Xstrata Plc Chief Executive Officer Mick Davis and Chief Financial Officer Trevor Reid are weighing plans to set up a privately backed mining fund after Glencore International Plc takes over their company, people familiar with the matter said.
The fund would probably buy the undeveloped resources that major mining companies are looking to sell, the people said, asking not to be identified before a public announcement. While the plans aren’t final, Davis and Reid would likely search for investors in emerging markets and the Middle East, they said.
The executives would join peers raking through the world’s unexploited mining assets. Bankers led by Lloyd Pengilly, formerly at JPMorgan Chase & Co., are also setting up a London-based fund with investors from countries including Poland and Qatar. That firm plans to invest mainly in African mining. An Xstrata official declined to comment on Davis and Reid’s plans.
The world’s largest mine operators are selling assets after a $1.1 trillion takeover binge in the past decade left producers including Anglo American Plc and Rio Tinto Group writing down valuations. Rio, the second-largest mining company, is seeking a buyer for its Canadian iron-ore operations, a person close to the matter said last week. It has already raised about $12 billion from divesting more than 20 projects.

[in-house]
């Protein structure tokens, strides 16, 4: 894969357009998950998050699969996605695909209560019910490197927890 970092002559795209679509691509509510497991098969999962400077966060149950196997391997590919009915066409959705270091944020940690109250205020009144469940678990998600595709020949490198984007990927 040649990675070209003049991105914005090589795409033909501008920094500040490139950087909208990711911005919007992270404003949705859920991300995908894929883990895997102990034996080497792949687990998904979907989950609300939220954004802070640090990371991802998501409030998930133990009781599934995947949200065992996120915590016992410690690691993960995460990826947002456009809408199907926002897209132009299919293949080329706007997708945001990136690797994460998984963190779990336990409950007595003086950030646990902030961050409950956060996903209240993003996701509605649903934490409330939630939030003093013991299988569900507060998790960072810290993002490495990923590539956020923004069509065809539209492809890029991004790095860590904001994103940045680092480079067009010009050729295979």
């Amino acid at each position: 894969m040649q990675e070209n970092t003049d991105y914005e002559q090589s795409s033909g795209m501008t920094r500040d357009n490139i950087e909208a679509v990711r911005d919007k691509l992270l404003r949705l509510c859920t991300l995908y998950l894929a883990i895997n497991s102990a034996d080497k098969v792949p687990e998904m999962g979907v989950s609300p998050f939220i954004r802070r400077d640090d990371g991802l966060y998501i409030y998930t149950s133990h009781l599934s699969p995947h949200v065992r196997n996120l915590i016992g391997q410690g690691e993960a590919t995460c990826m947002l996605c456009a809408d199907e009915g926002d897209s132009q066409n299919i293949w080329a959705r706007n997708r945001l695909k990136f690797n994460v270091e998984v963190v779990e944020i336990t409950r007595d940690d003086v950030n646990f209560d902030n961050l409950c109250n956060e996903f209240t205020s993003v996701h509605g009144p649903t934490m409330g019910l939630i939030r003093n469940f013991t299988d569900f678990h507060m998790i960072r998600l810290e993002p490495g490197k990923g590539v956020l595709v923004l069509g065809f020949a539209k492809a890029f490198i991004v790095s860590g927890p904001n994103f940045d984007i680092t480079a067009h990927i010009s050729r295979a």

Davis, 55, scheduled to leave Xstrata six months after the completion of the $35 billion takeover by Glencore, built the producer from a disparate collection of mostly South African coal-mining assets into one of the largest mining companies.
He was slated to become CEO of the merged group until Ivan Glasenberg, head of Glencore, increased the bid for Xstrata on condition Davis give up the top job. That followed an investor revolt over bonus payments planned for managers including Davis.
Davis, who hands over to Glasenberg after the six months, will get his contractual termination fee of 9.6 million pounds ($14 million) without any retention bonus, according to Xstrata. In contrast, Glasenberg, 56, will get $173 million in dividend payments from Glencore’s 2012 earnings for his 16 percent stake.
Reid on Dec. 4 decided against remaining as CFO at the merged company after the shareholders rejected paying a total of 144 million pounds of bonuses to managers to spur them to stay.